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How Do I Become a Pediatric Audiologist?

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  • Written By: Benjamin Arie
  • Edited By: Shereen Skola
  • Last Modified Date: 13 September 2014
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Pediatric audiologists are specialists who help children cope with hearing loss and other health problems related to the ear. People in this career use specialized medical devices such as audiometers and computers to diagnose the extent of hearing problems. In order to become a pediatric audiologist, individuals must complete several years of college education beyond a bachelor's degree, and receive specialized health training.

A job as a pediatric audiologist begins in college. Students must attend a four-year college and obtain a bachelor's degree. No specific undergraduate degree is required, but audiologist candidates typically study communication, biology, and other areas that related to an audiology career. Maintaining adequate grades during the first four years of college are important.

After completing a bachelor's degree, students must apply for an audiology graduate program. This program involves another four years of study at a university, and results in a Doctor of Audiology (Au.D.) professional degree. During the four years of study in this doctoral specialty, future audiologists must take courses such as abnormal communications development and advanced anatomy.

Students must participate in clinical internships during the final year of the graduate program. During this internship, candidates work hands-on with actual patients and are supervised by veteran audiologists. To be successful, audiology students must combine clinical knowledge with strong communication skills. The ability to communicate effectively is especially important for audiologists who specialize in working with young children.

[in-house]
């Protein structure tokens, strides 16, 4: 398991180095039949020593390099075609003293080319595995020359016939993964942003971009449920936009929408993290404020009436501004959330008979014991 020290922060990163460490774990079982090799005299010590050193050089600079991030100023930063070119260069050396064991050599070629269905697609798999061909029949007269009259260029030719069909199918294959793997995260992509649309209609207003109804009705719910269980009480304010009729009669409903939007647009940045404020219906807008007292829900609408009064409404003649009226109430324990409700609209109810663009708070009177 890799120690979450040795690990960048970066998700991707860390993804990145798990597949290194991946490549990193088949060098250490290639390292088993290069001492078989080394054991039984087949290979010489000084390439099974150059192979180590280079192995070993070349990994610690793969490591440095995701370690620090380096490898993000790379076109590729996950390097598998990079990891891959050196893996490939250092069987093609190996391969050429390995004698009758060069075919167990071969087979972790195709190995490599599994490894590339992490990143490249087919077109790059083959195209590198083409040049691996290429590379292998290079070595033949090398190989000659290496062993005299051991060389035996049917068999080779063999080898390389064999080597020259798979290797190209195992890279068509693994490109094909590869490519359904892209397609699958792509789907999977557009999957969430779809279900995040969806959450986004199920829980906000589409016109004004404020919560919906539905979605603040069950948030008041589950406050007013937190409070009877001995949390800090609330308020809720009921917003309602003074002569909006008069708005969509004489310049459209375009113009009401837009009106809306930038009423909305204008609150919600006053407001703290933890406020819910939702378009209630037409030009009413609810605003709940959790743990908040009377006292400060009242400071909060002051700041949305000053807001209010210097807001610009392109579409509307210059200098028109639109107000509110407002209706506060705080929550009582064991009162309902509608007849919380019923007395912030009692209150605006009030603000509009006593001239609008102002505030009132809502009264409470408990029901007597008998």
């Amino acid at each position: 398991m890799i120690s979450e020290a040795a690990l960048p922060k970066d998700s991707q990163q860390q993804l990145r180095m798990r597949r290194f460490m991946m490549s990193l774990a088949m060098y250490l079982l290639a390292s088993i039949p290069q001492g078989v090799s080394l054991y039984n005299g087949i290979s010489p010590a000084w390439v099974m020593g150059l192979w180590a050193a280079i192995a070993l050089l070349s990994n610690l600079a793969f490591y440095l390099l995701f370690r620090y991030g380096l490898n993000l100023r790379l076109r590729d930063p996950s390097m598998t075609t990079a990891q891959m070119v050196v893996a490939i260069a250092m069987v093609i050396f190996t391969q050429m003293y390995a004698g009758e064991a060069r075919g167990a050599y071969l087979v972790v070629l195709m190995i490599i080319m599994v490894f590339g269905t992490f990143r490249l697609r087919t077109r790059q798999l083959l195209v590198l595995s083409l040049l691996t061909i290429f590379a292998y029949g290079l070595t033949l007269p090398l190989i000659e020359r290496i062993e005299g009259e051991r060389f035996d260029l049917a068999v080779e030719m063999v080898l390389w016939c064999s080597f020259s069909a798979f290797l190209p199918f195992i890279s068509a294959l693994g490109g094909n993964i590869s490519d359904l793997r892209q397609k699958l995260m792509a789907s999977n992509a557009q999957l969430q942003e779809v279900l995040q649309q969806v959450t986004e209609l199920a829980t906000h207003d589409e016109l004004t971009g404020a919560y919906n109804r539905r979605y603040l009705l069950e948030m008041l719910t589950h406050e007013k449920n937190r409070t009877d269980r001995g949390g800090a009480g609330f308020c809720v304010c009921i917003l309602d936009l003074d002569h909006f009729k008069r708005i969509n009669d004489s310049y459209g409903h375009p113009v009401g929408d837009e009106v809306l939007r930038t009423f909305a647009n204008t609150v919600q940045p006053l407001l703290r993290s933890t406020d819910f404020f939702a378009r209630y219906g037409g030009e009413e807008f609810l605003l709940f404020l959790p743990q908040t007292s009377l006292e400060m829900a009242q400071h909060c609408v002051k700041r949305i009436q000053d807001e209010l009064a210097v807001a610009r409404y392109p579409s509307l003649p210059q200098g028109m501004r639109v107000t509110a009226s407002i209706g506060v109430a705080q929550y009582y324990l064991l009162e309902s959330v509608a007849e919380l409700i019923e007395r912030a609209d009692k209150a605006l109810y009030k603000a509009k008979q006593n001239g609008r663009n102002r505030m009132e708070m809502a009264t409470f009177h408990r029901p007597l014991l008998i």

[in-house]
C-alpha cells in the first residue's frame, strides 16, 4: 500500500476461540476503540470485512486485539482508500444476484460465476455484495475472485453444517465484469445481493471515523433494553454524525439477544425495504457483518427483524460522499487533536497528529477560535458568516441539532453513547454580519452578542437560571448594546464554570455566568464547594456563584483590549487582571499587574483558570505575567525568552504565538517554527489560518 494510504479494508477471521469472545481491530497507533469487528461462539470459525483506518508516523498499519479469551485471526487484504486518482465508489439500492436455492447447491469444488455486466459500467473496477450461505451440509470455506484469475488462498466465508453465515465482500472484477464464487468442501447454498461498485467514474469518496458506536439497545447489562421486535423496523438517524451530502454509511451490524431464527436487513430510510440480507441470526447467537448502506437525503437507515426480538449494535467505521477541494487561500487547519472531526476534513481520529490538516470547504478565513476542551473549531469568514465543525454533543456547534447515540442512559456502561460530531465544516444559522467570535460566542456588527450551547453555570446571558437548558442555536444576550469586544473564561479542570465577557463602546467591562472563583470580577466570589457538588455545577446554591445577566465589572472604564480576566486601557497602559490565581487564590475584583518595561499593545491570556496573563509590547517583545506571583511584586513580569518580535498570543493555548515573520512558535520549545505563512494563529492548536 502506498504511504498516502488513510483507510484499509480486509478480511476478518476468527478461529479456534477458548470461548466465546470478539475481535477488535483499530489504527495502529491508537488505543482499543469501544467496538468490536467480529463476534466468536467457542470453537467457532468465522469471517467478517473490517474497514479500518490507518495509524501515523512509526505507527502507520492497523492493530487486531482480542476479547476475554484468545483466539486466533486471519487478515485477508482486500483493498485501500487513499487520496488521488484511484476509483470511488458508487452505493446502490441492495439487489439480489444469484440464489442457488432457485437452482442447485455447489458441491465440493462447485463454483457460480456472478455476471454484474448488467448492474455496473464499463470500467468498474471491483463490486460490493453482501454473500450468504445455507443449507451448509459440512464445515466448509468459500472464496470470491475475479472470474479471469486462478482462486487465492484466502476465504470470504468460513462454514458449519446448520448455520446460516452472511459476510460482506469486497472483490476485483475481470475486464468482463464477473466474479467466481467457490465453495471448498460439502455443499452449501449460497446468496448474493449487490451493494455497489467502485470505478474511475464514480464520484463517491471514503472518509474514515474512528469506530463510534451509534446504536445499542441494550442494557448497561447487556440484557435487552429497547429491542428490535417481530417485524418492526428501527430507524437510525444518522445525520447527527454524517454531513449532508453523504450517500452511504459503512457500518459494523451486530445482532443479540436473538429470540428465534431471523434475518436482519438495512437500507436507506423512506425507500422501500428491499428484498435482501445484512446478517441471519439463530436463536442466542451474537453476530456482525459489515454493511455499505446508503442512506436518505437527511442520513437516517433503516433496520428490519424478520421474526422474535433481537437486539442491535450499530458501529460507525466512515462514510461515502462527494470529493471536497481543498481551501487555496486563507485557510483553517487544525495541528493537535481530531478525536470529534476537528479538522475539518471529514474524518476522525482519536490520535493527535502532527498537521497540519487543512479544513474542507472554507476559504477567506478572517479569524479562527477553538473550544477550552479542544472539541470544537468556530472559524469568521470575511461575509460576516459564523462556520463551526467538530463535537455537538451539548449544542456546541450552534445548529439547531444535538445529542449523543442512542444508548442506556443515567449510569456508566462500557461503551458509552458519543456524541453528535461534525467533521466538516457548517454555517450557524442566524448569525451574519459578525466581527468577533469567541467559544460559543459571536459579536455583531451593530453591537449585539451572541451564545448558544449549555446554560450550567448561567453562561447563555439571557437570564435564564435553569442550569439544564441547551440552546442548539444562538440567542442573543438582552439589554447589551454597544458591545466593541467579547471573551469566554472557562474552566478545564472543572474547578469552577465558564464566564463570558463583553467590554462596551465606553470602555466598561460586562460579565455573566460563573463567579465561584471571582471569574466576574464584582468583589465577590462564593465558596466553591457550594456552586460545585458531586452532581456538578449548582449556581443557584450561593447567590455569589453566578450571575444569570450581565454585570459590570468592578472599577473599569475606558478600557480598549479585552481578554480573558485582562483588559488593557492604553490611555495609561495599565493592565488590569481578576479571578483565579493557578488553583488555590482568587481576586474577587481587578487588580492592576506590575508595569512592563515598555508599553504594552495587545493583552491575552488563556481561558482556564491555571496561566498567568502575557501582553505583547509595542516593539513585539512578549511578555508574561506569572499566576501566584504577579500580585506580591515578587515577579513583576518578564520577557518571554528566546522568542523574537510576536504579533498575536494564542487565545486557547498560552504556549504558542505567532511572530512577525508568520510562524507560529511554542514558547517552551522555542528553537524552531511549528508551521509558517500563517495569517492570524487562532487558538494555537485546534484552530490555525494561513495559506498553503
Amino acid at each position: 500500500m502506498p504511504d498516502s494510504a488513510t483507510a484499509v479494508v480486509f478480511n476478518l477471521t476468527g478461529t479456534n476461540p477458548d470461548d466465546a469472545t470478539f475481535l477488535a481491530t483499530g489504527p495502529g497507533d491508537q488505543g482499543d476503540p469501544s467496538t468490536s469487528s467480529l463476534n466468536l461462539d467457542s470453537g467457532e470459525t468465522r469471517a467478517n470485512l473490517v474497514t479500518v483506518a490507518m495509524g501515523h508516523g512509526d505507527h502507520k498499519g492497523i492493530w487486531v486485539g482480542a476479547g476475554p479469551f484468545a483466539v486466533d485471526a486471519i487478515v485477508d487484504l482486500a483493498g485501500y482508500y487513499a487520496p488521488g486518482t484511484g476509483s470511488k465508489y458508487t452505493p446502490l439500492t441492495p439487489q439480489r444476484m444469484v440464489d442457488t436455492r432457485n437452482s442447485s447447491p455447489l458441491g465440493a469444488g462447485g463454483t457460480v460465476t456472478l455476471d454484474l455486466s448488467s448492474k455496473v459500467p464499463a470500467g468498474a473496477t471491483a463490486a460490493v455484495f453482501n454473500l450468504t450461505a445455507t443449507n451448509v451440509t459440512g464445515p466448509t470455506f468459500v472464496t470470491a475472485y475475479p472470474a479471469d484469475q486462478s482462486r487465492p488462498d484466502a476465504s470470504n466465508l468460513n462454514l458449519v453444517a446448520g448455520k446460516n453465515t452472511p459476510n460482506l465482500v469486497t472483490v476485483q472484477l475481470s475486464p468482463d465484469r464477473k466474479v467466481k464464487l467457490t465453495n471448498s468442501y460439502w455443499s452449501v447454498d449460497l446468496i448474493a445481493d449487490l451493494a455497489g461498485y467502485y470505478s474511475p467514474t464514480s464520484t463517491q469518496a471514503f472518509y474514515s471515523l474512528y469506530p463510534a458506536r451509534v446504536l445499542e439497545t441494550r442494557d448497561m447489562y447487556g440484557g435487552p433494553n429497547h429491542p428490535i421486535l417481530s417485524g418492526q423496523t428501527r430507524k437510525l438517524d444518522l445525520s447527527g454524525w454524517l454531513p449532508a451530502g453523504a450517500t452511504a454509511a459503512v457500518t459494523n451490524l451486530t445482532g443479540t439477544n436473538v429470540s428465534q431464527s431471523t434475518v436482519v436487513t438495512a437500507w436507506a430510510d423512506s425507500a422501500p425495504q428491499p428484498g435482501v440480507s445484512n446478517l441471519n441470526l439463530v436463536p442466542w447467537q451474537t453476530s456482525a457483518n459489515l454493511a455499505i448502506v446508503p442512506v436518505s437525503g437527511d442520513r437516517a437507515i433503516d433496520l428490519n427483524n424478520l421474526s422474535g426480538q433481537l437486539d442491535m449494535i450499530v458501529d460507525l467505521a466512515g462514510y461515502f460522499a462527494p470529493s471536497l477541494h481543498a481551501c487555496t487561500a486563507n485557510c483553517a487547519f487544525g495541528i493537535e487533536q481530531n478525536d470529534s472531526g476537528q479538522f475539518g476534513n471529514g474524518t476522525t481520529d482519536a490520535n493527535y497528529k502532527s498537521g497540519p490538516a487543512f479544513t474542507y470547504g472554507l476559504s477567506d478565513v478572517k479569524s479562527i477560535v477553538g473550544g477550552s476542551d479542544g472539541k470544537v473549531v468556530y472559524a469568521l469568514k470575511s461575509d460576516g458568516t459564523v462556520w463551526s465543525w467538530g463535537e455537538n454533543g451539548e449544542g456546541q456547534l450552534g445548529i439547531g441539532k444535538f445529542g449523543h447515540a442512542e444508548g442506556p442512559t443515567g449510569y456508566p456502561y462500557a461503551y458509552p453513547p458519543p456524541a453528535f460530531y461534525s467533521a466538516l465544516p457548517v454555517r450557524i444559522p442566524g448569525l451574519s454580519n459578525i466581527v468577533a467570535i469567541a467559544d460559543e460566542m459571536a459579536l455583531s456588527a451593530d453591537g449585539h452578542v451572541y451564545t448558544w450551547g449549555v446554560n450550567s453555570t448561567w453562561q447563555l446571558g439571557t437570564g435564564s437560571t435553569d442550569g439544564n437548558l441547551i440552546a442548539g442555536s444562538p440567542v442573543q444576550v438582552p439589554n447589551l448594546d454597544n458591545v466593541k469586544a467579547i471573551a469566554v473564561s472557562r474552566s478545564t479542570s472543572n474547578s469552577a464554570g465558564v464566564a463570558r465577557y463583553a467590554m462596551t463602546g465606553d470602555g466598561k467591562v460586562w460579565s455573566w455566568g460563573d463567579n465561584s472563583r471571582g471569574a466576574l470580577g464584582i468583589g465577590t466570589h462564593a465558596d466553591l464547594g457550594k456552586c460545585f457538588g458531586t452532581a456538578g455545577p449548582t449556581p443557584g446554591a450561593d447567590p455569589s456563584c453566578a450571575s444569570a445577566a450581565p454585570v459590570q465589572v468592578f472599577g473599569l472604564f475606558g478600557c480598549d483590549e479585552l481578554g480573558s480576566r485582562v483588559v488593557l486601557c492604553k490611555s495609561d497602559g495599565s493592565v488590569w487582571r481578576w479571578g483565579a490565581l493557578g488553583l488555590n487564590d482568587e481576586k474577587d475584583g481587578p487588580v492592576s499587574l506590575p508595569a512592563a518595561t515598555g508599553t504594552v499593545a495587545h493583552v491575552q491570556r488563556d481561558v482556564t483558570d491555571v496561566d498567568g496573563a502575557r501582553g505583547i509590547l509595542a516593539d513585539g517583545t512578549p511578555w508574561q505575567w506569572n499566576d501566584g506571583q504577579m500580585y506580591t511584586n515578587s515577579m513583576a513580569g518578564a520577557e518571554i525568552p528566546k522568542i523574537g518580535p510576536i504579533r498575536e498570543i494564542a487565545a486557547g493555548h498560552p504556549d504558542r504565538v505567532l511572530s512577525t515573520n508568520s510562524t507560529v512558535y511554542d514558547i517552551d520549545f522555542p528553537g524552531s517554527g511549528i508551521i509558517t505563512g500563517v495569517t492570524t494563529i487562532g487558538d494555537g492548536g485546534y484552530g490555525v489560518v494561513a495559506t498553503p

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An Au.D. degree alone does not allow an individual to become a pediatric audiologist. Even after eight years of college, audiologists must be licensed by the state. Each state has its own licensing requirements. Typically, pediatric audiologists must demonstrate their knowledge of the profession and enroll in continuing education programs in order to remain licensed. Some states require a separate licensing process for audiologists to legally dispense hearing aid devices.

Certified individuals have several career options after completing the rigorous process to become a pediatric audiologist. Some audiologists work in hospitals or clinics. Others work in smaller private offices, or start their own practices. Pediatric audiologists with several years of work experience are eligible for positions supervising other specialists.

The career outlook for qualified pediatric audiologists is projected to be positive. The U.S. Bureau of Labor Statistics predicts that between 2008 and 2018, audiology employment will have increased by 25 percent. The diagnosis of hearing problems in infants and children is much higher than in the past. As the demand for this specialty rises, the advancement opportunities for pediatric audiologists will also increase.

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